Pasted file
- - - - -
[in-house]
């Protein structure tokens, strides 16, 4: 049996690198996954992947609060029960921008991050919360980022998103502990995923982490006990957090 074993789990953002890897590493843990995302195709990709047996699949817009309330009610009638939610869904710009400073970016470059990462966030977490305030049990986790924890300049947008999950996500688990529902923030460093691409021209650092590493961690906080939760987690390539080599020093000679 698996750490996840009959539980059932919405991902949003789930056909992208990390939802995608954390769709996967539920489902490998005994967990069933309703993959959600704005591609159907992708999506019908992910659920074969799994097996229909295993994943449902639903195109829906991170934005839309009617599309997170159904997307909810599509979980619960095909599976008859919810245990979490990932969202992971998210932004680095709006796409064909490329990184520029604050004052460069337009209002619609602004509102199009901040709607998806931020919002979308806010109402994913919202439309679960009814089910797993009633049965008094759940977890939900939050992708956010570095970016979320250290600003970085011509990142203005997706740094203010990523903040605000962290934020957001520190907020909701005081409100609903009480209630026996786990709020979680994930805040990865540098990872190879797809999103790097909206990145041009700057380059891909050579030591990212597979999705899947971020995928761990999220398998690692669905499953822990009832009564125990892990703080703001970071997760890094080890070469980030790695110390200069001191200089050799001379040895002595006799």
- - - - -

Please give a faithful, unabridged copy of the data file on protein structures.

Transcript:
[in-house]
């Protein structure tokens, strides 16, 4: 049996690198996954992947609060029960921008991050919360980022998103502990995923982490006990957090 074993789990953002890897590493843990995302195709990709047996699949817009309330009610009638939610869904710009400073970016470059990462966030977490305030049990986790924890300049947008999950996500688990529902923030460093691409021209650092590493961690906080939760987690390539080599020093000679 698996750490996840009959539980059932919405991902949003789930056909992208990390939802995608954390769709996967539920489902490998005994967990069933309703993959959600704005591609159907992708999506019908992910659920074969799994097996229909295993994943449902639903195109829906991170934005839309009617599309997170159904997307909810599509979980619960095909599976008859919810245990979490990932969202992971998210932004680095709006796409064909490329990184520029604050004052460069337009209002619609602004509102199009901040709607998806931020919002979308806010109402994913919202439309679960009814089910797993009633049965008094759940977890939900939050992708956010570095970016979320250290600003970085011509990142203005997706740094203010990523903040605000962290934020957001520190907020909701005081409100609903009480209630026996786990709020979680994930805040990865540098990872190879797809999103790097909206990145041009700057380059891909050579030591990212597979999705899947971020995928761990999220398998690692669905499953822990009832009564125990892990703080703001970071997760890094080890070469980030790695110390200069001191200089050799001379040895002595006799």